Bruning holds dual academic and clinical appointments as an associate professor of nursing at Mount Saint Mary’s University, Los Angeles, and an assistant professor of clinical pediatrics at the Keck School of Medicine of USC. She is an advanced practice, nationally certified pediatric nurse practitioner in primary pediatrics with clinical expertise in caring for underserved, medically marginalized children and families with a focus on special needs of children of veteran families. She also developed re-entry programs for veterans transitioning from the military to college and works closely with the University Park Campus of USC in developing strategies and best practices for re-integration of veteran students into higher education. Her interest in inter-professional education as it relates to the healthcare needs of veteran families has led her to collaborate with USC’s Center for Innovation and Research on Veterans & Military Families and the School of Social Work to provide training among the medical, nursing and social work students. Her most recent course development has been in interdisciplinary education addressing moral injury for future health care providers.
Dursun, PhD, (Department of National Defence, Canada) is a research psychologist and director of the Personnel and Family Support Directorate at Director General Military Personnel Research and Analysis in Ottawa. She is responsible for managing and delivering research, analysis, and expert advice on strategies to improve the well-being of serving members, veterans, and their families. Her work covers the needs of ill and injured CAF members and their families—facilitating their recovery and reintegration into the CAF or preparing them for transition to civilian life. Dr. Dursun has published and disseminated research findings in these domains, both within DND and in a variety of international fora. She holds a master’s degree in social psychology and a PhD in health psychology. Prior to joining DND in 2002, Dr. Dursun worked in the high tech industry, at Nortel Networks and Corel Corporation.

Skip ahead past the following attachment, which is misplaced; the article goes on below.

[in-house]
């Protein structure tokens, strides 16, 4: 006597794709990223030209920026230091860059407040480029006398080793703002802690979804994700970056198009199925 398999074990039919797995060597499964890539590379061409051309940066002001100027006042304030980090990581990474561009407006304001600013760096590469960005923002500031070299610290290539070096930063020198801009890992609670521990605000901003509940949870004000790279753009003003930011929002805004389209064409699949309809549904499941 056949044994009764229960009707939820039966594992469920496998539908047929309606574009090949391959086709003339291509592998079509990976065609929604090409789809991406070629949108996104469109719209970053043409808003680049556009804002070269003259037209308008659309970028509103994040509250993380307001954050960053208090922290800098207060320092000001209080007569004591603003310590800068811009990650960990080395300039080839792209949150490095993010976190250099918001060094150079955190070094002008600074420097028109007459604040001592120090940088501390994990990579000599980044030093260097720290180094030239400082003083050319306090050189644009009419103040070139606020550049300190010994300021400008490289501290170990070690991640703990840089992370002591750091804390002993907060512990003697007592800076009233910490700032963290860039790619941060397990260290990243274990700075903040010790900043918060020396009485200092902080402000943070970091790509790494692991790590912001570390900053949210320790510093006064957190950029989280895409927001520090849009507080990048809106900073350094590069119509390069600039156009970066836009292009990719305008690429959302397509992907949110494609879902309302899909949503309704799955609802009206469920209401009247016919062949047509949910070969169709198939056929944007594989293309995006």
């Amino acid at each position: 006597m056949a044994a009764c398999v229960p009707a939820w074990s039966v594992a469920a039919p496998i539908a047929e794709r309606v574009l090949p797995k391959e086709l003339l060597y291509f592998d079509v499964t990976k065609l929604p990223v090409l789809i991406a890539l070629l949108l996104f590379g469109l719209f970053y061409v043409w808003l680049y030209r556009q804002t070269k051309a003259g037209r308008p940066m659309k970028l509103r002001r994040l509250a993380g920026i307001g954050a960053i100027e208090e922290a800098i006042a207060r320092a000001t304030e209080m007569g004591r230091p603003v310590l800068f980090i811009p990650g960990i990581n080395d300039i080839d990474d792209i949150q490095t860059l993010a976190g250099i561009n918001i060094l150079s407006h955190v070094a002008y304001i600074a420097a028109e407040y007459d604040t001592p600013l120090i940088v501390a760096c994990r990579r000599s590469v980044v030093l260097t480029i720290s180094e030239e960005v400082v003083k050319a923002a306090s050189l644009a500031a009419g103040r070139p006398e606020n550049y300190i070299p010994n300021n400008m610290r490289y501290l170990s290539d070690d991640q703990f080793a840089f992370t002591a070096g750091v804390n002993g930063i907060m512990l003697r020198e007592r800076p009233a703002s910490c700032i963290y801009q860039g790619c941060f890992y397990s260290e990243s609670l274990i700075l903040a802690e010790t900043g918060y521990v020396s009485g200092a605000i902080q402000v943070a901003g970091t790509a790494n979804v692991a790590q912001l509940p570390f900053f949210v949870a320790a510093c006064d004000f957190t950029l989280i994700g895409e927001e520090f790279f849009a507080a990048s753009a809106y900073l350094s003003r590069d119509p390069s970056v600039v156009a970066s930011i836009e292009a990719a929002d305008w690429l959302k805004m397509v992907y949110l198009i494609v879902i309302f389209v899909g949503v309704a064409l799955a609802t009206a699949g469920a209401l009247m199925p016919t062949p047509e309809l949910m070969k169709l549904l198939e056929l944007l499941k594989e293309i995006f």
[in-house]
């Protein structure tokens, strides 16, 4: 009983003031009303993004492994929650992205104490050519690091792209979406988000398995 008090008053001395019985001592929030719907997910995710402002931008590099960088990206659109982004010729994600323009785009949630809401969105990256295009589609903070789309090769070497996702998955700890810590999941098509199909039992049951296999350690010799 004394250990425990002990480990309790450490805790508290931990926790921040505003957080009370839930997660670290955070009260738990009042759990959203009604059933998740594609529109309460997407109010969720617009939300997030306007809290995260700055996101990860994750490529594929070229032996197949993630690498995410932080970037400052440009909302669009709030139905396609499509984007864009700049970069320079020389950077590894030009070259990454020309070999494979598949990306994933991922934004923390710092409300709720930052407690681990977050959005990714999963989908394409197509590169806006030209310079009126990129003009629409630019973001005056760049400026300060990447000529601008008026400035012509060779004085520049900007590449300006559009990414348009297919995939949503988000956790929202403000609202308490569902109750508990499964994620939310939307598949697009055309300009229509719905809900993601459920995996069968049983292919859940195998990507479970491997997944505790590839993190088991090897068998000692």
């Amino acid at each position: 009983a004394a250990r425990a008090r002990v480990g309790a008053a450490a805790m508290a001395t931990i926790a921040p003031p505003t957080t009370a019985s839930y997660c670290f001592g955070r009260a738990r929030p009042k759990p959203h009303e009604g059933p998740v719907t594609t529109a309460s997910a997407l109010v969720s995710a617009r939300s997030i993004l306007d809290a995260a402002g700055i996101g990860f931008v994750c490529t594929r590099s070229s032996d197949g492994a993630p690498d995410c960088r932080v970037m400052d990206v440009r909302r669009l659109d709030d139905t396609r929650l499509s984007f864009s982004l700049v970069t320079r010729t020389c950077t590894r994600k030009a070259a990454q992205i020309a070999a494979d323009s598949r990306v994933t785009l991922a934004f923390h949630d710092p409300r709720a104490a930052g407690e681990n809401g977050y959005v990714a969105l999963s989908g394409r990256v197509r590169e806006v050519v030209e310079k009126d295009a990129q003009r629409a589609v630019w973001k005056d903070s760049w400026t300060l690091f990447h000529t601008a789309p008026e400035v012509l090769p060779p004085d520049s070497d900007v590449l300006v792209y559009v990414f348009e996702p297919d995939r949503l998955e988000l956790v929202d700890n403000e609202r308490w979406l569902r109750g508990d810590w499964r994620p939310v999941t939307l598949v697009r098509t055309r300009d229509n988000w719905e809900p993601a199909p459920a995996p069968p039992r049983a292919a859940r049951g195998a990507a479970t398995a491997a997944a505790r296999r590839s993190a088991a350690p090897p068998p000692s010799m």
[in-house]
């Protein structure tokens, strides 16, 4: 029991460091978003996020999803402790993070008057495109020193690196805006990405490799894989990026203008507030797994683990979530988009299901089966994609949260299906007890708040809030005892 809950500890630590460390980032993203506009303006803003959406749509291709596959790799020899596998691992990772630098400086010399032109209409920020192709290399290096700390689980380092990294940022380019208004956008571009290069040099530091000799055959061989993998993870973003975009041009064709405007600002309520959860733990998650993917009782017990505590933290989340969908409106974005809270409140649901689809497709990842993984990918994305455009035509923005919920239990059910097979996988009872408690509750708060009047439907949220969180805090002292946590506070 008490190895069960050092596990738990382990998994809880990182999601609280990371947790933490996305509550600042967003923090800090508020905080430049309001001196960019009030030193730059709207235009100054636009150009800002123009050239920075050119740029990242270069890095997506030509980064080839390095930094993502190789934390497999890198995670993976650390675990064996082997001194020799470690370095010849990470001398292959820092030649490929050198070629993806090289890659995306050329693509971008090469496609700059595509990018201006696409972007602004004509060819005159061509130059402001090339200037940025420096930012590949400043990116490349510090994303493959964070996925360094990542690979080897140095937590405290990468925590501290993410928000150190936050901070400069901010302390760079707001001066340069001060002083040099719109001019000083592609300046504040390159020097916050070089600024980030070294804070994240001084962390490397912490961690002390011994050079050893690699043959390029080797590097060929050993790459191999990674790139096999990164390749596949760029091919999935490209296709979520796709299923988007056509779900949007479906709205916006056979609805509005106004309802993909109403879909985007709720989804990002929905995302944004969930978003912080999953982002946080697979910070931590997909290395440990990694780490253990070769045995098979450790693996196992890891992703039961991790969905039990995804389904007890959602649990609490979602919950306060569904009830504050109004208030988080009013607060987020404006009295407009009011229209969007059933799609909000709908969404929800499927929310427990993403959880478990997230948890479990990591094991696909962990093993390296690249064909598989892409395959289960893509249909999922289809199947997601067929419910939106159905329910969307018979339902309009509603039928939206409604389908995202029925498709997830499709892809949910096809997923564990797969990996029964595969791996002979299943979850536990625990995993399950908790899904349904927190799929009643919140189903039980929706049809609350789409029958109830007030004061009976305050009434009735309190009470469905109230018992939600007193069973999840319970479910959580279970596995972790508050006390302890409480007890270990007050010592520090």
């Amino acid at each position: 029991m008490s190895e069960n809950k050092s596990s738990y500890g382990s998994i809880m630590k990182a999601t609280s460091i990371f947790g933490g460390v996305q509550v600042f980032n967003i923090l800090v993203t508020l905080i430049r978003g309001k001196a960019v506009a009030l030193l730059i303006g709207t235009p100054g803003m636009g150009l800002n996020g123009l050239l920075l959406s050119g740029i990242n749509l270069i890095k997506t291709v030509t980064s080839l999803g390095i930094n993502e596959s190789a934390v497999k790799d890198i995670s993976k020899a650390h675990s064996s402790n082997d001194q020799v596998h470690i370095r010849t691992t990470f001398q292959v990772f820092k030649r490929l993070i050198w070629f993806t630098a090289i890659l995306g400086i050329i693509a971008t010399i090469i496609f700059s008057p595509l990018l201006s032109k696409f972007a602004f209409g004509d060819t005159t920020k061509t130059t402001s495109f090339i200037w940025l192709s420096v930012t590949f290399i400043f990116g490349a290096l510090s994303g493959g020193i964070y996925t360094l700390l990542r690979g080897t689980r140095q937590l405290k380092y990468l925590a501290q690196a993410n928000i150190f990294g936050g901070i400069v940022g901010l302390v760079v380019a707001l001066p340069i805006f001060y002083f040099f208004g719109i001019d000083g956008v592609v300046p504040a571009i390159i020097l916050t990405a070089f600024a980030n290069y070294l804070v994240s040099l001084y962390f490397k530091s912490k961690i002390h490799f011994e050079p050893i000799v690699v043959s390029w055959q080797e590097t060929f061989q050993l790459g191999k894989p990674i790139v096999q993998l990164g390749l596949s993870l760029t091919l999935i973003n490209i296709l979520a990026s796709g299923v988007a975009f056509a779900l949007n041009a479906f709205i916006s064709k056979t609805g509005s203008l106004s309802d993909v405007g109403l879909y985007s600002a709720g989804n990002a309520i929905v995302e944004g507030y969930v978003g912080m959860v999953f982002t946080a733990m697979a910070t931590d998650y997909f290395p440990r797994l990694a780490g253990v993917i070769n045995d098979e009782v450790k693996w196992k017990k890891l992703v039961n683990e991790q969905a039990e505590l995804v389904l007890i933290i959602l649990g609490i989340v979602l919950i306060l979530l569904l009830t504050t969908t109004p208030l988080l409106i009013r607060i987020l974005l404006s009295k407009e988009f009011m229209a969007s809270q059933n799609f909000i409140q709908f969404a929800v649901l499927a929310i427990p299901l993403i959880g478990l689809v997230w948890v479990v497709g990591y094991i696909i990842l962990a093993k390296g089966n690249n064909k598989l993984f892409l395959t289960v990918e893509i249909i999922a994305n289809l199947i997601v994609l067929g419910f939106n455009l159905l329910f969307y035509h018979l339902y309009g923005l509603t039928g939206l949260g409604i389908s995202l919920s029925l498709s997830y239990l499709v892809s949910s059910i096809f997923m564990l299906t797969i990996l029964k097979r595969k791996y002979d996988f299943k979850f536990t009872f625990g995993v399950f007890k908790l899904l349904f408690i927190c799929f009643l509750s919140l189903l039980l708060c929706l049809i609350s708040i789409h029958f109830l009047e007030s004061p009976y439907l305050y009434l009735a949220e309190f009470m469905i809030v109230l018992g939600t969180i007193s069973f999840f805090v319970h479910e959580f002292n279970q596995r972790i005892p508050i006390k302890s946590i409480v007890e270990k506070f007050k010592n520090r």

Flynn is one of the social work profession’s longest-serving deans at the USC School of Social Work, noted for her transformational innovations in graduate education and clinical training programs. She has been a champion for social work science, extension of professional practice in non-traditional settings, and development of global outreach in emerging nations. She is currently co-chair of the national Steering Committee for the Grand Challenges of the American Academy of Social Work and Social Welfare. Launched in January 2016, the Grand Challenges represent a social agenda for American universities and communities alike over the next decade and include some of society’s more serious problems. Flynn created the first graduate level military social work specialization in a major civilian research university in 2008, and obtained US Congressional support to establish the Center for Innovation and Research on Military Veterans and Families. Since that time, more than 1000 veterans and others have obtained their Master’s degree in this area, the new Journal of Military Behavioral Health has been established, and over $20,000,000 has been raised to support research on studies of veteran’s needs, transition challenges, and other significant adjustment issues. Flynn received her MSW and PhD from the University of Illinois at Urbana-Champaign, with specializations in clinical social work, social policy, and public finance. Among numerous awards and recognitions, she was appointed in 2014 by the Provost of the University of Southern California to the endowed 2U Chair in Educational Innovation and Social Work.